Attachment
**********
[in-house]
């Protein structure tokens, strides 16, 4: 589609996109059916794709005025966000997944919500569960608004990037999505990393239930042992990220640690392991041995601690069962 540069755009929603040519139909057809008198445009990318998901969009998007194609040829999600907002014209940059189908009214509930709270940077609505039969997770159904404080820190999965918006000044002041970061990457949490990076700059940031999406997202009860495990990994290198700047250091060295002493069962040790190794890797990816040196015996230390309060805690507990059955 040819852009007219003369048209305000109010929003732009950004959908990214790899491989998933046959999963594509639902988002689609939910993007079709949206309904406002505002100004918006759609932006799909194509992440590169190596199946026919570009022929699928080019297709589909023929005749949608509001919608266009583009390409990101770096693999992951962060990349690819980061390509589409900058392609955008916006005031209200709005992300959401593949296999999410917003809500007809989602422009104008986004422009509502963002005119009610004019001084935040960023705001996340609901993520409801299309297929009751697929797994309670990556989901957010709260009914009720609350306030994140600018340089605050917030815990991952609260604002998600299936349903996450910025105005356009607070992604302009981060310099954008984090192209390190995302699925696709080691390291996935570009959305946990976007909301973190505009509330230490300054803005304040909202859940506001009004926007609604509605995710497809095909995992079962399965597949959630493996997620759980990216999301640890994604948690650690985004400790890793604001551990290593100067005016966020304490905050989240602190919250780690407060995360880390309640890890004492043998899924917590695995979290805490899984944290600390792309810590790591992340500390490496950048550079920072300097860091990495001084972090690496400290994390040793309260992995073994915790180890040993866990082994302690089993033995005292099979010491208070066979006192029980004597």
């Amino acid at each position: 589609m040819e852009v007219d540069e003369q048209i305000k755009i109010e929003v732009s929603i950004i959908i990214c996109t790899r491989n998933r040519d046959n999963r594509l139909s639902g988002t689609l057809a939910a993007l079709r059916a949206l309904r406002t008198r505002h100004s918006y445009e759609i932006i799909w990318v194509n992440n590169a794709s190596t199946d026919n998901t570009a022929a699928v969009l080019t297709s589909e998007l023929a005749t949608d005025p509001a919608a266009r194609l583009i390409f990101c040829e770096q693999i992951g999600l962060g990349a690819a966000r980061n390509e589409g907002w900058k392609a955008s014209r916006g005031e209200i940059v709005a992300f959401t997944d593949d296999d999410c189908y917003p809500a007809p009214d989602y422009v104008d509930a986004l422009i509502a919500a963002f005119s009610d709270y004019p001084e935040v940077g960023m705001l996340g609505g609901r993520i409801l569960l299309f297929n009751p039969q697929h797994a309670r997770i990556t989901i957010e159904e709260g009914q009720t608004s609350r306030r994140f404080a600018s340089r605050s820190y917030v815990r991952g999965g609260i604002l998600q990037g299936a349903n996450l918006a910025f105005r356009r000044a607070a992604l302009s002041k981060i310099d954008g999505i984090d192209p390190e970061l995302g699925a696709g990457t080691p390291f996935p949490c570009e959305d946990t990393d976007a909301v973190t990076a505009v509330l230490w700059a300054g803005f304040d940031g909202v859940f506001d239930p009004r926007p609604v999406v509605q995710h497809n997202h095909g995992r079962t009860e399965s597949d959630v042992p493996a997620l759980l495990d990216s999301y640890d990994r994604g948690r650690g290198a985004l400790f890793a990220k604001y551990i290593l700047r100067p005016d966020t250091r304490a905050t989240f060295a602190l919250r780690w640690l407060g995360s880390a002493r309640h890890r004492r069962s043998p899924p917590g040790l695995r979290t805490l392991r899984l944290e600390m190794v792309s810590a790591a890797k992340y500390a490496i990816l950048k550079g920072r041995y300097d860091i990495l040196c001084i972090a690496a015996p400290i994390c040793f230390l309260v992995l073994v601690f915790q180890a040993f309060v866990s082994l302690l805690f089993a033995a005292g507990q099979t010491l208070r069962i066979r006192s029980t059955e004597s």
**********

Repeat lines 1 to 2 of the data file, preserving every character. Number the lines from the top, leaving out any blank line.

[in-house]
């Protein structure tokens, strides 16, 4: 589609996109059916794709005025966000997944919500569960608004990037999505990393239930042992990220640690392991041995601690069962 540069755009929603040519139909057809008198445009990318998901969009998007194609040829999600907002014209940059189908009214509930709270940077609505039969997770159904404080820190999965918006000044002041970061990457949490990076700059940031999406997202009860495990990994290198700047250091060295002493069962040790190794890797990816040196015996230390309060805690507990059955 040819852009007219003369048209305000109010929003732009950004959908990214790899491989998933046959999963594509639902988002689609939910993007079709949206309904406002505002100004918006759609932006799909194509992440590169190596199946026919570009022929699928080019297709589909023929005749949608509001919608266009583009390409990101770096693999992951962060990349690819980061390509589409900058392609955008916006005031209200709005992300959401593949296999999410917003809500007809989602422009104008986004422009509502963002005119009610004019001084935040960023705001996340609901993520409801299309297929009751697929797994309670990556989901957010709260009914009720609350306030994140600018340089605050917030815990991952609260604002998600299936349903996450910025105005356009607070992604302009981060310099954008984090192209390190995302699925696709080691390291996935570009959305946990976007909301973190505009509330230490300054803005304040909202859940506001009004926007609604509605995710497809095909995992079962399965597949959630493996997620759980990216999301640890994604948690650690985004400790890793604001551990290593100067005016966020304490905050989240602190919250780690407060995360880390309640890890004492043998899924917590695995979290805490899984944290600390792309810590790591992340500390490496950048550079920072300097860091990495001084972090690496400290994390040793309260992995073994915790180890040993866990082994302690089993033995005292099979010491208070066979006192029980004597």